England coach Ashley Giles has said he is impressed by Barbados-born bowling all-rounder Chris Jordan and other young hopefuls given opportunities in the just concluded NatWest One-Day International series against Australia.
Despite losing the series 2-1 to the Aussies, Giles defended England’s decision to give a number of young players a chance and rest three of their top players in Alastair Cook, Stuart Broad and James Anderson.
Jordan, who only earlier this year played for Barbados as he continued his stated quest of nudging regional selectors for an opportunity to play for the West Indies, took 3 for 51 in 10 fiery overs where he frequently clocked in excess of 90 mph.
“Jordan, on debut, the way he bowled, the aggression he showed, the pace he bowled is something that we wouldn’t have found out about if we hadn’t rested some of the big guys. He, for one, will be really chuffed that we did,” Giles said of the Sussex pacer.
Despite losing the last game and thus the five-match series [two were abandoned because of rain] Giles believed the emergence of the likes of Ben Stokes and Boyd Rankin were encouraging signs for their preparations for the 2015 ICC World Cup.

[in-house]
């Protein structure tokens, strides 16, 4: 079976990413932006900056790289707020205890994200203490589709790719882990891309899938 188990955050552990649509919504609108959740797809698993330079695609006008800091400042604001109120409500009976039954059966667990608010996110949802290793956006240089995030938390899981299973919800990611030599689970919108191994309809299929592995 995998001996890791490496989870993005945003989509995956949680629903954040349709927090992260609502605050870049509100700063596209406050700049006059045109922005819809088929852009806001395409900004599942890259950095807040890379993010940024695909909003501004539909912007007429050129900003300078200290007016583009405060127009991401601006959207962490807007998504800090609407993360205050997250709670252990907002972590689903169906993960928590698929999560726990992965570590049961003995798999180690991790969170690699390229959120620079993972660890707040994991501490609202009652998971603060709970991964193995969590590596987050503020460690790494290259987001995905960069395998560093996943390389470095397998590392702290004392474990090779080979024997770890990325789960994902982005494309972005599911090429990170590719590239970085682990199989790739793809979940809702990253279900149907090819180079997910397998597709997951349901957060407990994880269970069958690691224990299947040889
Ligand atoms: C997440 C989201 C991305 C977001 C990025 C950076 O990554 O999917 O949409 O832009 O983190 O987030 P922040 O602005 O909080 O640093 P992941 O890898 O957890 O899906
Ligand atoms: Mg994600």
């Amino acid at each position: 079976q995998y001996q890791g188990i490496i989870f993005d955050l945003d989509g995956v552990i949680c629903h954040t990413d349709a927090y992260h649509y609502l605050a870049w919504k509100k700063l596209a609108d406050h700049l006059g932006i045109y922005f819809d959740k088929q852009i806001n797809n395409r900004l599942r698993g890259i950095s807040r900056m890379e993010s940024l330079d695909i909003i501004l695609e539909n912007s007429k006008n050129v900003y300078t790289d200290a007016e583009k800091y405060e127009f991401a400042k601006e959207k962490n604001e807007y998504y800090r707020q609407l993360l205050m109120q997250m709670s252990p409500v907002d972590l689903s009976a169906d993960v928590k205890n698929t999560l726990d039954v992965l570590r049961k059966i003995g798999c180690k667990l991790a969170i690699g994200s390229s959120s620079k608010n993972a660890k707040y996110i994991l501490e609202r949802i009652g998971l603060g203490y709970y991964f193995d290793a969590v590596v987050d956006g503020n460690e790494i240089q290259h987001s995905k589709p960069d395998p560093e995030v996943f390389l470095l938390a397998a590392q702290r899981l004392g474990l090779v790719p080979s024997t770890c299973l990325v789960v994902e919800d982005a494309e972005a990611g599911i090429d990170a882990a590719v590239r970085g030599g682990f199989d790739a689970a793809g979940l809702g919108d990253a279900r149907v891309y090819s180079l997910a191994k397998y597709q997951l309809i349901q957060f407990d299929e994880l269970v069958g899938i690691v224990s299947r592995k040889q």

“It was a tough defeat to take. We lost wickets up front with the bat. Ravi Bopara and Jos Buttler looked like they might get us close, but at the end of the day it wasn’t enough and to lose 2-1 is disappointing.
“But we’ve learnt a lot throughout this series from the experience of a lot of these young guys coming in and I think it’ll be valuable for them going forward. Ben Stokes, we have asked a lot of as third seamer, but it’s a role he has stepped up to the mark with. To get five-for against Australia is brilliant for him and he showed glimpses with the bat as well.
“Ben is someone who has been on the radar for a couple of years and people are starting to talk about him, I think he’s a really exciting cricketer and there’s a lot more to come from him with bat and ball,” he said.
Giles said England just needed to be careful not to push the new players too hard since it [their development] still took the time and the experience of playing.
“But so far so good on the report card,” he said.
Jordan was first selected for the Barbados team early last year by the George Linton-led selection panel ahead of the likes of Miguel Cummins and Jason Holder but while the latter two have over the last year or so got opportunities at the West Indies senior and West Indies ‘A’ levels, such opportunities have not come Jordan’s way.
Jordan, 24, who played for Combermere, was recruited by former England Test batsman Bill Athey on a cricket scholarship to Dulwich College. He later went on to play county cricket for Surrey but his stint there was largely dogged by injury and he was later released by the club even though his obvious ability was recognised by followers of the game. His career has taken off since his switch to Sussex where he has been that county’s top bowler this year.
Jordan qualified to play for England through his British grandmother. (WG/Sky)
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